A scene from “Come From Away” the the La Jolla Playhouse.

By Pat Launer

It’s the time of year for lists and hierarchies. Best of this, award-worthy that. So, after having seen more than 200 shows in 2015, I’m jumping on the bandwagon.

It was a stellar year of theater, in a town that’s known for its theater. There was a particularly striking array of new work –  imaginative, provocative and impressive. My top five shows are unequivocal and unforgettable. The rest of the excellent creations could appear in any order. They all deserve glory and acclaim.

1. Come From Away — A world premiere musical at the La Jolla Playhouse, co-produced by Seattle Repertory Theatre. Magnificently directed by Christopher Ashley, it’s a heart-rending story of the 7,000 people who were deposited in Gander, Newfoundland, after their planes were diverted following the 9/11 attacks. The most stirring and uplifting show to come along in years.

2. Indecent — Another world premiere at the La Jolla Playhouse, a play with music, written by Pulitzer Prize-winner Paula Vogel and magnificently directed by Rebecca Taichman. A play about a play (“The God of Vengeance”) written in Yiddish in 1907; the writer who created it; the actors who appeared in it; and the arrest of the cast and producer when it opened on Broadway in 1936. All were accused of obscenity. Maybe censorship of the arts is most indecent of all.

Tom Stephenson and Maggie Carney in “Quality of Life.” Photo by Daren Scott

3. The Quality Of Life — A San Diego premiere, by Emmy Award-winning L.A. writer Jane Anderson (“Mad Men”), brought to us by Intrepid Theatre Company. Under the astute direction of Christy Yael-Cox, a stupendous ensemble captured the moral, spiritual and political conflicts and commonalities between two very disparate couples. As a dying man who chooses to go in his own way (via assisted suicide), Jeffrey Jones gave one of the more memorable performances of the year.

4. Spring Awakening — Okay, this one wasn’t in San Diego (I’ve seen six productions of the musical here), but it was worth traveling to L.A. for, and won’t be soon forgotten. Deaf West Theatre, which presents its shows bilingually (in English and American Sign Language) brought beautiful nuance to this fraught tale of burgeoning teenage sexuality and communication breakdowns between parents and their kids. Wonderful direction by Michael Arden (who played the title role in “The Hunchback of Notre Dame” at the La Jolla Playhouse last year).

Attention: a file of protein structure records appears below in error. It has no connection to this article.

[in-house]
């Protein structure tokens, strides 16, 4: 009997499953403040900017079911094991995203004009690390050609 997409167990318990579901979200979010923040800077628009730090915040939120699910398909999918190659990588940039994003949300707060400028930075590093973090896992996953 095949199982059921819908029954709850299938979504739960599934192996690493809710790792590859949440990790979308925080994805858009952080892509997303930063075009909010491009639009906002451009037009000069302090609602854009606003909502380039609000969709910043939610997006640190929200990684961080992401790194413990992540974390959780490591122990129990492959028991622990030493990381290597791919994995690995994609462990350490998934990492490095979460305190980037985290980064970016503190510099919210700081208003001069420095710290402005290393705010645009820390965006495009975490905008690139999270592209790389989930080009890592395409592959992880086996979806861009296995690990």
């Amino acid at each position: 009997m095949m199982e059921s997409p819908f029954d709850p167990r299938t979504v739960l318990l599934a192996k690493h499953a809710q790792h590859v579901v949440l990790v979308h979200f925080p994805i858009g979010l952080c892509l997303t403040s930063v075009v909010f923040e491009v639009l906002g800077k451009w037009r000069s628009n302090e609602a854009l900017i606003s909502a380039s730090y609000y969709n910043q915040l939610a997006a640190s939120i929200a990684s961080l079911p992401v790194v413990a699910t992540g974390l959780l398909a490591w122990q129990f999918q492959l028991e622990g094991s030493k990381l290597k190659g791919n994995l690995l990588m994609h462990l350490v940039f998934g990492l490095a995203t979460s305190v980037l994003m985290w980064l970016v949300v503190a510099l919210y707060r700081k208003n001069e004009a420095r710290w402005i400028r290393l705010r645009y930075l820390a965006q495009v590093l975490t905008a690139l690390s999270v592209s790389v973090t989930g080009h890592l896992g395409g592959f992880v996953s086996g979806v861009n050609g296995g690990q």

5. The White Snake – a drop-dead gorgeous touring production directed by the justly acclaimed Mary Zimmerman (Tony Award-winner and MacArthur “genius” grantee), produced at The Old Globe. A gorgeously theatricalized 2000 year old Chinese legend about the circuitous and unpredictable path of love, brilliantly told with poetry and puppets.

6. The Twenty-Seventh Man – The West coast premiere of the first play written by celebrated novelist Nathan Englander, who adapted his own short story, which was workshopped at the Public Theatre in New York under the direction of Barry Edelstein, who directed it here at The Old Globe. A tragic tale of Stalin’s brutal 1952 annihilation of all the Yiddish poets and novelists in the Soviet Union, this was a gut-wrenching testament to writers and storytelling.

7. Oedipus El Rey – Playwright Luis Alfaro brought the 2500 year old Sophocles classic into the barrio, and at the San Diego Repertory Theatre, Sam Woodhouse directed a gorgeously rhythmic, stylized production of this heart-rending tale of fate and faith, passion, hubris and the violence-riddled lives of many Latino men.

Poster from “‘Night, Mother” at ion theatre in Hillcrest.

8. Night, Mother – A searing, Pulitzer Prize-winning drama about despair and desperation. A young woman is determined to kill herself, and her mother will do anything to stop her. At ion theatre, Glenn Paris helmed a magnificent pair of performances, by Yolanda Franklin and Sylvia M’Lafi Thompson.

9. The Whale – Samuel D. Hunter’s award-winning drama (with surprising elements of humor) is laced with symbolism and allegory (the title character weighs in at 600 pounds). At Cygnet Theatre, Shana Wride cast a stellar ensemble and brought touching sensitivity to a heartbreaking play.

10. You Can’t Take It With You – Lest you think every play was dark and intense, there were some hilarious comic moments last year, too. Lamb’s Players Theatre director Kerry Meads mounted a deliciously irresistible production of this timeless, Pulitzer Prize-winning 1937 Moss Hart/George S. Kaufman comedy about an eccentric family that reminds us all to be a little wild and crazy. Take that to heart in the new year! Also noteworthy in the comic domain: Samantha Ginn’s side-splitting performance as the title canine in “Sylvia” at New Village Arts (being reprised January 7-24).

It was so hard to narrow my favorites to just 10. Here are a few other productions that were memorable and bear mentioning: “Trouble in Mind” at Moxie Theatre, “Big Fish” at Moonlight Stage Productions, “Blueprints to Freedom” at the La Jolla Playhouse, “Dogfight” at Cygnet Theatre and “Violet” at the San Diego Repertory Theatre.

Theatergoers and theatermakers around the country know that San Diego is a hotbed of dramatic invention and ingeuity. You should know it, too. Consider giving your loved ones — or yourself! — a gift of theater this year.

Happy New Year, and I hope you put a little Drama in your life in 2016!


Pat Launer is a long-time San Diego arts writer and an Emmy Award-winning theater critic. An archive of her previews and reviews can be found at www.patteproductions.com.

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